Monday, 15 September 2008


Although I have referred to on-line books I have never read one in its entirety. This may change. is one of many books on line sites but when I explored it I found Saki's "The Unbearable Bassington", a book I read and thoroughly enjoyed many years ago and have never been able to find since. Saki was the pen-name of H.H. Munro. I have started reading it on-line and we'll see how I get on with it.

Hector Hugh Munro was a British writer who was born in 1870 and died in WWI. At the start of the War, although 43 and officially over age, Munro joined the Royal Fusiliers regiment of the British Army as an ordinary soldier, refusing a commission. More than once he returned to the battlefield when officially still too sick or injured to fight. He was sheltering in a shell crater near Beaumont-Hamel, France in November 1916 when he was killed by a German sniper.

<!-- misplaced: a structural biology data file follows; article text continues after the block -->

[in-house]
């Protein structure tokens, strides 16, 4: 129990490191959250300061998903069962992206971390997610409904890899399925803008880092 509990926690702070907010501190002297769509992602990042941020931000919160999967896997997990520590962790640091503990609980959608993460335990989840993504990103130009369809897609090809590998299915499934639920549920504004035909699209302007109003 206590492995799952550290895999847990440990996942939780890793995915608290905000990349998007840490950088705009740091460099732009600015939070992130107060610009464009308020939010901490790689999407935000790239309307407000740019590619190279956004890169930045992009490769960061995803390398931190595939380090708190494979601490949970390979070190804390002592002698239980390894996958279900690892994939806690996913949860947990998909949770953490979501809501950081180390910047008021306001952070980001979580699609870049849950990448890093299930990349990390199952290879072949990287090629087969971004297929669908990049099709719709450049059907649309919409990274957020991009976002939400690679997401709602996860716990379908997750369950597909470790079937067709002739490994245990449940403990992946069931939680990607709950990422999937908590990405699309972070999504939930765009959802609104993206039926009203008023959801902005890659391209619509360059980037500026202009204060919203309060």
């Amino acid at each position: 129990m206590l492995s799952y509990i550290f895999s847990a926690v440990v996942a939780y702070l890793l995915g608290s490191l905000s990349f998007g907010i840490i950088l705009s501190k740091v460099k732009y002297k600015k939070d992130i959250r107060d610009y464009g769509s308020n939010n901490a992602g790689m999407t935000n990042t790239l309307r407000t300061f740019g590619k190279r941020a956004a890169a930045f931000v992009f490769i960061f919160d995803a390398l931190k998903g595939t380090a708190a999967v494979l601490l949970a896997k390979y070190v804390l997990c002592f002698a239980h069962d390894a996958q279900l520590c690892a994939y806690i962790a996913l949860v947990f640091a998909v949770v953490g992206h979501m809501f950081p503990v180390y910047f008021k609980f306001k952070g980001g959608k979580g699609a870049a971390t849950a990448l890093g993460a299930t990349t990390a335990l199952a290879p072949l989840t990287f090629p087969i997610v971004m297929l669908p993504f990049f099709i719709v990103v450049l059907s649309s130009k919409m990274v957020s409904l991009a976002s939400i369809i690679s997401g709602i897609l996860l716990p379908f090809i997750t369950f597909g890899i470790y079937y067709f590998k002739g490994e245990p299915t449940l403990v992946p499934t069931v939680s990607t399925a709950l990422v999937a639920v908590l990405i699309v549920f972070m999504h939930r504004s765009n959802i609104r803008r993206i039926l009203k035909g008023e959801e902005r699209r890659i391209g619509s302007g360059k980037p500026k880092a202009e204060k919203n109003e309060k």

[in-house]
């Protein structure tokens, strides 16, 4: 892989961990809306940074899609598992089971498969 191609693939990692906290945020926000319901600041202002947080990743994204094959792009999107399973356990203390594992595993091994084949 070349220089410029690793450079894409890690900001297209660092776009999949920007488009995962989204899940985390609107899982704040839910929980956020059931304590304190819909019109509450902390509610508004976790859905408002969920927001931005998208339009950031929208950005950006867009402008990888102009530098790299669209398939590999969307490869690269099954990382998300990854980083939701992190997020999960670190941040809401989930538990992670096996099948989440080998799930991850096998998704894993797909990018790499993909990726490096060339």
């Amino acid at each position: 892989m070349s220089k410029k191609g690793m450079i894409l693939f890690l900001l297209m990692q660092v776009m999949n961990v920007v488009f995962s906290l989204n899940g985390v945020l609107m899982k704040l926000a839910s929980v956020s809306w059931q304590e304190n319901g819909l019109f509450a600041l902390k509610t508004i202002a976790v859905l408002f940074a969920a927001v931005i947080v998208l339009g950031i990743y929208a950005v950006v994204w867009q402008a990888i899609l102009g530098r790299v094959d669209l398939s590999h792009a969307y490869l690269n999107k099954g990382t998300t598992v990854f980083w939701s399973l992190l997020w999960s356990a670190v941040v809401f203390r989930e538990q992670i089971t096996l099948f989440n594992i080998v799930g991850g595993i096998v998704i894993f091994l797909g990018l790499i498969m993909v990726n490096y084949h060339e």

His witty and sometimes macabre stories satirized Edwardian society and culture. He is considered a master of the short story and is often compared to O. Henry and Dorothy Parker. His tales feature delicately drawn characters and finely judged narratives. In addition to his short stories (which were first published in newspapers, as was the custom of the time, and then collected into several volumes) he also wrote plays and "When William Came", subtitled A Story of London Under the Hohenzollerns, an early alternate history. He is noted for having influenced the writings of A. A. Milne, Noël Coward, and P. G. Wodehouse.

P.S. If you want to find more sites with books on line try the list at

1 comment:

  1. I fell in love with the stories of Saki not just because they were such good stories but also because they were a vehicle for Fenella Fielding's voice (and the rest of her).


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